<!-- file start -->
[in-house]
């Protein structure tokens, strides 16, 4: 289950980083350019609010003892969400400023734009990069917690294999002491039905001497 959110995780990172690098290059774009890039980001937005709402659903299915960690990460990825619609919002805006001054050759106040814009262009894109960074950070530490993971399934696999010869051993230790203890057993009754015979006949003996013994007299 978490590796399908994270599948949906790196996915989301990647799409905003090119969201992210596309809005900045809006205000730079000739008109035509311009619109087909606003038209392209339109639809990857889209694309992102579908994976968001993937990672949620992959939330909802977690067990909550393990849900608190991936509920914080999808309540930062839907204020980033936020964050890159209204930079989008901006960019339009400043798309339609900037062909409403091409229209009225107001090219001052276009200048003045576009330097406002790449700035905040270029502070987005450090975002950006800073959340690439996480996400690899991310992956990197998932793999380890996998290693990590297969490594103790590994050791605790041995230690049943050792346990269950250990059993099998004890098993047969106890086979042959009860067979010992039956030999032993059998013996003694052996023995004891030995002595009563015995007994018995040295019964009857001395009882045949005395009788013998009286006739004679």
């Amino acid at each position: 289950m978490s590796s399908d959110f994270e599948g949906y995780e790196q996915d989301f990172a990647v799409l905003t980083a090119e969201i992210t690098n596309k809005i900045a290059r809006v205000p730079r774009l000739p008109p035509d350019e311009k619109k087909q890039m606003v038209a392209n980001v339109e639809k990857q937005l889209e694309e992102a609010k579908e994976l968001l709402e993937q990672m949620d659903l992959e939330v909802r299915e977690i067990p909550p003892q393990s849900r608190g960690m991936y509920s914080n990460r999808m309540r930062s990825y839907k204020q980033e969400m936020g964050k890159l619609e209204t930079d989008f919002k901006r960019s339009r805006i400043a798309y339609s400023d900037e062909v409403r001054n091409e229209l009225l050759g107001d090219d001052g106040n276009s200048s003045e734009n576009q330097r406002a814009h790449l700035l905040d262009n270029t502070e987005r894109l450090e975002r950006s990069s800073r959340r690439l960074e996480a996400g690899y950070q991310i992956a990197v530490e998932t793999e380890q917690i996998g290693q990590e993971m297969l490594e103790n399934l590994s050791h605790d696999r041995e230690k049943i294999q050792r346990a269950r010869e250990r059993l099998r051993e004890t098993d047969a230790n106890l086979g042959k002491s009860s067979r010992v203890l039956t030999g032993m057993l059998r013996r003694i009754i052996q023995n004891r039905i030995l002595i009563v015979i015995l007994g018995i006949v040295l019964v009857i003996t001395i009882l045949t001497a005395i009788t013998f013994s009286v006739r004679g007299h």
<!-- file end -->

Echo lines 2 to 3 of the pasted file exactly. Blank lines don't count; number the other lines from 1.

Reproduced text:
């Protein structure tokens, strides 16, 4: 289950980083350019609010003892969400400023734009990069917690294999002491039905001497 959110995780990172690098290059774009890039980001937005709402659903299915960690990460990825619609919002805006001054050759106040814009262009894109960074950070530490993971399934696999010869051993230790203890057993009754015979006949003996013994007299 978490590796399908994270599948949906790196996915989301990647799409905003090119969201992210596309809005900045809006205000730079000739008109035509311009619109087909606003038209392209339109639809990857889209694309992102579908994976968001993937990672949620992959939330909802977690067990909550393990849900608190991936509920914080999808309540930062839907204020980033936020964050890159209204930079989008901006960019339009400043798309339609900037062909409403091409229209009225107001090219001052276009200048003045576009330097406002790449700035905040270029502070987005450090975002950006800073959340690439996480996400690899991310992956990197998932793999380890996998290693990590297969490594103790590994050791605790041995230690049943050792346990269950250990059993099998004890098993047969106890086979042959009860067979010992039956030999032993059998013996003694052996023995004891030995002595009563015995007994018995040295019964009857001395009882045949005395009788013998009286006739004679």
């Amino acid at each position: 289950m978490s590796s399908d959110f994270e599948g949906y995780e790196q996915d989301f990172a990647v799409l905003t980083a090119e969201i992210t690098n596309k809005i900045a290059r809006v205000p730079r774009l000739p008109p035509d350019e311009k619109k087909q890039m606003v038209a392209n980001v339109e639809k990857q937005l889209e694309e992102a609010k579908e994976l968001l709402e993937q990672m949620d659903l992959e939330v909802r299915e977690i067990p909550p003892q393990s849900r608190g960690m991936y509920s914080n990460r999808m309540r930062s990825y839907k204020q980033e969400m936020g964050k890159l619609e209204t930079d989008f919002k901006r960019s339009r805006i400043a798309y339609s400023d900037e062909v409403r001054n091409e229209l009225l050759g107001d090219d001052g106040n276009s200048s003045e734009n576009q330097r406002a814009h790449l700035l905040d262009n270029t502070e987005r894109l450090e975002r950006s990069s800073r959340r690439l960074e996480a996400g690899y950070q991310i992956a990197v530490e998932t793999e380890q917690i996998g290693q990590e993971m297969l490594e103790n399934l590994s050791h605790d696999r041995e230690k049943i294999q050792r346990a269950r010869e250990r059993l099998r051993e004890t098993d047969a230790n106890l086979g042959k002491s009860s067979r010992v203890l039956t030999g032993m057993l059998r013996r003694i009754i052996q023995n004891r039905i030995l002595i009563v015979i015995l007994g018995i006949v040295l019964v009857i003996t001395i009882l045949t001497a005395i009788t013998f013994s009286v006739r004679g007299h």